I finally got my act together and finished processing my inbox, which didn’t take as long as I thought it would. Here’s what’s I’ve gotten through so far, as far as process.
Processing the in-box isn’t as daunting as I thought
After I had filed, sorted, and piled things into the right place, there were only about 50 outstanding things that were on my mind. Things that I could do quickly I did: scanning URLs, invoicing people, opening bills and processing them…it was rather relaxing.
The tricky part was figuring out what to do with some of the things, since you’re not allowed to put things back into the in-box. My processing went like this:
- 2 minutes or so? Go ahead and do it.
- Takes more than 2 minutes? Add it to the appropriate list.
- Something that I need to do tomorrow? Put it in tomorrow’s Tickler Folder.
- Related to a current project? Put the material in the project folder, which is out. I might consider putting those files into a noguchi filing system
- Is it something I need to put on a calendar? I haven’t selected a calendar yet, so I stick the dates on post-it notes and array them on a wall.
- Is it fileable reference? Then file it already!
Having a place to put things was the minor challenge, particularly for the pending items that I didn’t want to do right away.
Projects and Items
Tasks that would take more time I entered into an ad-hoc list system based on the text editor TextPad. TextPad can save a “workspace” that loads all these textfiles at once. I thought about using a Wiki, but I find them cumbersome. A straightforward text editor with a document selector works just fine.
Now that I have these tasks captured, I’m realizing that GTD doesn’t really give me a system to figure out what to do next, once all the 2-minute tasks are done.
GTD doesn’t recommend “emergency scanning” of the in-box, because this prevents you from really emptying it. Once you’ve emptied the in-box and stripped away all the non-actionable items, you end up with a “pending projects” list which needs prioritization or some attack strategy. Which items do you do first?
- I could do things by context (suggested as @OFFICE, @COMPUTER contexts, for example) and just start from the top.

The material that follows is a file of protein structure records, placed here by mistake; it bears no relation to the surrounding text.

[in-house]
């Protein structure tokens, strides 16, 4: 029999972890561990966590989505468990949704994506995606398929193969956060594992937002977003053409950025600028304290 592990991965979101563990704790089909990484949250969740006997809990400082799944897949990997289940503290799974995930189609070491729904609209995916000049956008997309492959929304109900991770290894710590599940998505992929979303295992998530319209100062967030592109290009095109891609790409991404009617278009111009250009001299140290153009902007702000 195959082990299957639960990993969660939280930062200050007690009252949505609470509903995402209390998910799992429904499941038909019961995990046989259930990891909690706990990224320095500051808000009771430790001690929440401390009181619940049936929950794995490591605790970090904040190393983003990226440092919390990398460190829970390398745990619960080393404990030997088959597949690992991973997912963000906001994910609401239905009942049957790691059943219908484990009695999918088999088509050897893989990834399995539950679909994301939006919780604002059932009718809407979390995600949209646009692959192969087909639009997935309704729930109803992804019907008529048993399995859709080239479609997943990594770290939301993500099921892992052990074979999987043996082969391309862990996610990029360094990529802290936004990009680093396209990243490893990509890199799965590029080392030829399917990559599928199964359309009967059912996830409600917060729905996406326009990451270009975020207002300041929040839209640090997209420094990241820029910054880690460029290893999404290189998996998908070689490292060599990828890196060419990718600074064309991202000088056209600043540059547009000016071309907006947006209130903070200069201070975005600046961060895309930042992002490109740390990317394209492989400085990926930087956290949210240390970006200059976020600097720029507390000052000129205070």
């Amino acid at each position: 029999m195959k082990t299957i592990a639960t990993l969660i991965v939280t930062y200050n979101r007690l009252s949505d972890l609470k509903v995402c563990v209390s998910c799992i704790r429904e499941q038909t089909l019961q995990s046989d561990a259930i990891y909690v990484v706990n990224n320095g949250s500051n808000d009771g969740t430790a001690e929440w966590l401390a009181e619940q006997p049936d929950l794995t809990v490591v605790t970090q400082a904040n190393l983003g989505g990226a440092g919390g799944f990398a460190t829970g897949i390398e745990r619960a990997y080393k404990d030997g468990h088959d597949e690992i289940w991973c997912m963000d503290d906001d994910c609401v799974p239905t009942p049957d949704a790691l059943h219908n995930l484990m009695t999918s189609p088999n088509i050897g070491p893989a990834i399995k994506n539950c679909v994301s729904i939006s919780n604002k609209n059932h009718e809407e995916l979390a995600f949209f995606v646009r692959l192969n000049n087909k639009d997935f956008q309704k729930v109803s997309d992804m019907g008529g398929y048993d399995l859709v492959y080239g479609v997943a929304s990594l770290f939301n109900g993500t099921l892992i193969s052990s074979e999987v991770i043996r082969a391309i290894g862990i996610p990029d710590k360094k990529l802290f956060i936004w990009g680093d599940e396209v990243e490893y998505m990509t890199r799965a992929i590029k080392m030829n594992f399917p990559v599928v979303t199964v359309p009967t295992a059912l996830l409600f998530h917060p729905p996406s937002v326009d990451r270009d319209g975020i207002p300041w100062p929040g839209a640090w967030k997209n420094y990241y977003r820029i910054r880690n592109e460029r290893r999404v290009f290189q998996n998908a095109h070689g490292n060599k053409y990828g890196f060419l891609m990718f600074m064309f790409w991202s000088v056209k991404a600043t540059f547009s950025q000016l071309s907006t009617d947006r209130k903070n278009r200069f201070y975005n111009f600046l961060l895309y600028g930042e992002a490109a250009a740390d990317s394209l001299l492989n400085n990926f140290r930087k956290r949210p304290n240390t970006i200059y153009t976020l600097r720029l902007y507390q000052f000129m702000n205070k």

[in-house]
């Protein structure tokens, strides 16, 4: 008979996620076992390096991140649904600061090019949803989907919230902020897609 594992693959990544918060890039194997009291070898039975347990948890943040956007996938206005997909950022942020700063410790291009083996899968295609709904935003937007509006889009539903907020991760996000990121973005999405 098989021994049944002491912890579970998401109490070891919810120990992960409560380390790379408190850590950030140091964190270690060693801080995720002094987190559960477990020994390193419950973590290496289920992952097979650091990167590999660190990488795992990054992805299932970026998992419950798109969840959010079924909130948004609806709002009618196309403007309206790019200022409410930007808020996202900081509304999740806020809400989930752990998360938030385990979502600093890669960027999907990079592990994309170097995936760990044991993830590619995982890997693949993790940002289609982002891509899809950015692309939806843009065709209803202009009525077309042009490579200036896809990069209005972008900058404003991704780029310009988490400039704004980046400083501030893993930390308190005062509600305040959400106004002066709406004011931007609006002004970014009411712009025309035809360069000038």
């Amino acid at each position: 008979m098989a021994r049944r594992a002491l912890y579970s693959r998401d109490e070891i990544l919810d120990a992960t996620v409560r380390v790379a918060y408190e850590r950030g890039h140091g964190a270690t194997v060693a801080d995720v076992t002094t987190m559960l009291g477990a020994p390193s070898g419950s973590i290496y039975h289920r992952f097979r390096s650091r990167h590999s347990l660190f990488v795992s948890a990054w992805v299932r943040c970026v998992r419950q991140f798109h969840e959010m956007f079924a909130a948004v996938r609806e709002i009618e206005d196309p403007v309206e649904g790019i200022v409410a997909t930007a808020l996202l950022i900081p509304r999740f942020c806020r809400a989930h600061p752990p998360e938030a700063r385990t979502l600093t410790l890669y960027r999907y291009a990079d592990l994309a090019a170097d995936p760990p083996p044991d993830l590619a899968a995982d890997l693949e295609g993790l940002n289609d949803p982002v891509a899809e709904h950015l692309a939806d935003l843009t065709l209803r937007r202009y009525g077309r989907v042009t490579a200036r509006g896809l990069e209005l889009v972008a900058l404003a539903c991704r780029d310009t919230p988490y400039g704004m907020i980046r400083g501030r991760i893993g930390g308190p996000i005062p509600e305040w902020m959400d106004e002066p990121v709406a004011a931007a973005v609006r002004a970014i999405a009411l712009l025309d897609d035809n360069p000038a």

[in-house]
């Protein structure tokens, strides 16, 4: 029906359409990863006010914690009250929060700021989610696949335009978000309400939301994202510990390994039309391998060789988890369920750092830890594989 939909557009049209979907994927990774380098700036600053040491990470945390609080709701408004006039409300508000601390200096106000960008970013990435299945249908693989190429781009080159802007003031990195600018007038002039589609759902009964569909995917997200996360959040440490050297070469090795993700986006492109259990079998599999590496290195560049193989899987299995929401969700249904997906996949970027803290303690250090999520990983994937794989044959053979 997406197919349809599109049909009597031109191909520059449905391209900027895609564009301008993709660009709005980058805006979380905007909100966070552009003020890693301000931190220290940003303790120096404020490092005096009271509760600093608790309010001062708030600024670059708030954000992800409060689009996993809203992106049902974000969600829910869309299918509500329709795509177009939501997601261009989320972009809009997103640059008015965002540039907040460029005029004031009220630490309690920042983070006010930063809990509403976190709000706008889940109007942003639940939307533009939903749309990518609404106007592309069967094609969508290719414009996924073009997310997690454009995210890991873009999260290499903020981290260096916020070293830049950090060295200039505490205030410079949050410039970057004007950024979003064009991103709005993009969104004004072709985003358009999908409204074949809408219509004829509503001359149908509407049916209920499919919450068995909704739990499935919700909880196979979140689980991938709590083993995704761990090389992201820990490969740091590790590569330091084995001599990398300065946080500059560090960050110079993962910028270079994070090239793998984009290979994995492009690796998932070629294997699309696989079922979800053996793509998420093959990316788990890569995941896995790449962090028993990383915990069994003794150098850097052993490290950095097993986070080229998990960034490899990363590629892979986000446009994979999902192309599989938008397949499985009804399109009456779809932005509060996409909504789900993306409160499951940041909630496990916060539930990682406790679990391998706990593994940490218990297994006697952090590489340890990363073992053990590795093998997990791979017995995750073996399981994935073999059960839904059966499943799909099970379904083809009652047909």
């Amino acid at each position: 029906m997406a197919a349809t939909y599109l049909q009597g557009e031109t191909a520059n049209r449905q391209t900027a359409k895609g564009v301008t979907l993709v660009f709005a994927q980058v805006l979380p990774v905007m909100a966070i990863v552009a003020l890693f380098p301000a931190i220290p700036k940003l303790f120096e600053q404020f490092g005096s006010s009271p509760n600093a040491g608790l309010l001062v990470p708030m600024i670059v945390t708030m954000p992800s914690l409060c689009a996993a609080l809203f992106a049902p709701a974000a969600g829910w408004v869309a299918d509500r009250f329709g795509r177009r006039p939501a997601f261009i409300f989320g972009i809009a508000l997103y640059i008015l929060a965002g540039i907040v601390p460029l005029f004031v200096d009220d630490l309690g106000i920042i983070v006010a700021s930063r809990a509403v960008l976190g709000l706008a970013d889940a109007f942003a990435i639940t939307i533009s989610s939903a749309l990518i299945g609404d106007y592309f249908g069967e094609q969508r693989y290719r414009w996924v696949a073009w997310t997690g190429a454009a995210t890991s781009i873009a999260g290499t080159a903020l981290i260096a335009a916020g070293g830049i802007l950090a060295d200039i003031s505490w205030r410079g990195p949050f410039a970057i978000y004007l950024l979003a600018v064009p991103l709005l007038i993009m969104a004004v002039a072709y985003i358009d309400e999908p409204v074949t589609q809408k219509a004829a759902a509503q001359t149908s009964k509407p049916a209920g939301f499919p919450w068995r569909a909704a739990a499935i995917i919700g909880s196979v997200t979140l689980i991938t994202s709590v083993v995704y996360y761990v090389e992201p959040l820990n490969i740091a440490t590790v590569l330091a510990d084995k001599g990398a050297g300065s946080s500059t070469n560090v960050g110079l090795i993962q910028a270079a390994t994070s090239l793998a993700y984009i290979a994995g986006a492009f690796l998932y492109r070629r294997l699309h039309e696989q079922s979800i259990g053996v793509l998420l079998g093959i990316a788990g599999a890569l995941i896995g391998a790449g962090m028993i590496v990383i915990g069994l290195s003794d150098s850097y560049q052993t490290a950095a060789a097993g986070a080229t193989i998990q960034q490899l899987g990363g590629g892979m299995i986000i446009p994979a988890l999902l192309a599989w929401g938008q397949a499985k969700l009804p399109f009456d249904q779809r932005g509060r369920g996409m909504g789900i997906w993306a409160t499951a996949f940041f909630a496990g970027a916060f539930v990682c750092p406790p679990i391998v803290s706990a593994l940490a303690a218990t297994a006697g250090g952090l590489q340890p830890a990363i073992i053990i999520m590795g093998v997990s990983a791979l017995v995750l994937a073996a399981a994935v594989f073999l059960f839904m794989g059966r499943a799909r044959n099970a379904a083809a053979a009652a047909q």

- I could assign hour blocks to each type of category: 2 hours for chores, 4 hours for project work, 2 hours for administration and overhead, and so on. Not everything gets done off the list, but you just process them as necessary.
- I could also use The Printable CEO™ to drive the high-yield selection of tasks. I could create a separate “point table” for each category of tasks.
- Of course, tasks that are due earlier get bumped up.
GTD doesn’t recommend a particular project management methodology, so I just will insert my own.
Since I’ve put my list management on my main production computer, I want to make sure that it’s easy to access anywhere, anytime.
I have a convenient folder shortcut on my desktop’s toolbar for the programs and utilities I run most frequently. The folder actually contains the project lists; when I want to open up all of them at once, I select the workspace file. This folder shortcut thing, incidentally, is built-into Windows XP.
I also created a Visual Reference file, to store the various bits of graphical inspiration I find around the Internet.
I set up folder shortcuts to the most-commonly used folders on my computer. You can see them in the dropdown menu.
Right now, all this is stored on my production machine, but I’ll have to centralize it all on my file server so all the PCs and the Mac can get at it. I’ll just dump ’em all in the same folder, but I may have to sub-divide the folders into alphabetical groups.
Starting off the Day
Here’s my procedure for tomorrow, which I’m totally making up:
Night Prior: Pull out the Tickler folder for tomorrow and put it on my desk. If there are things I’d like to do tomorrow, put the item in the folder. This is sort of a GTD no-no, because I’m creating a physical pile of To Do items. If I allow myself to feel OK about not getting to all of them, though, that’s probably OK.
- Grab a blank Emergent Task Tracker Form. I like the wide one, personally.
- Review the tickler file. Scan the Lists in TextPad. Scan contact lists. Scan upcoming dates. Form an assessment about what needs to get done today, allocate some time to each task.
- Block out the day roughly on the ETT form, filling in billable and non-billable things to get done.
End of Day:
- Evaluate what got done.
- Process any in-box items that got created during the day.
- Update the lists. I wonder what I should do with checked-off items…just erase them? Or maybe this is something that’s captured in the project management software (I’m using BaseCamp for this right now).
- Prep next day’s Tickler File Folder!
End of the Week:
The collection of Emergent Task Tracker forms should give me a good idea of how the week went. And this is a good time to do the Weekly Review. I think it would be a good idea to write some kind of assessment of the week in terms of achieving long-standing goals. I forget if this is mentioned in the GTD book; will have to review it again…
Anyway, that’s the plan!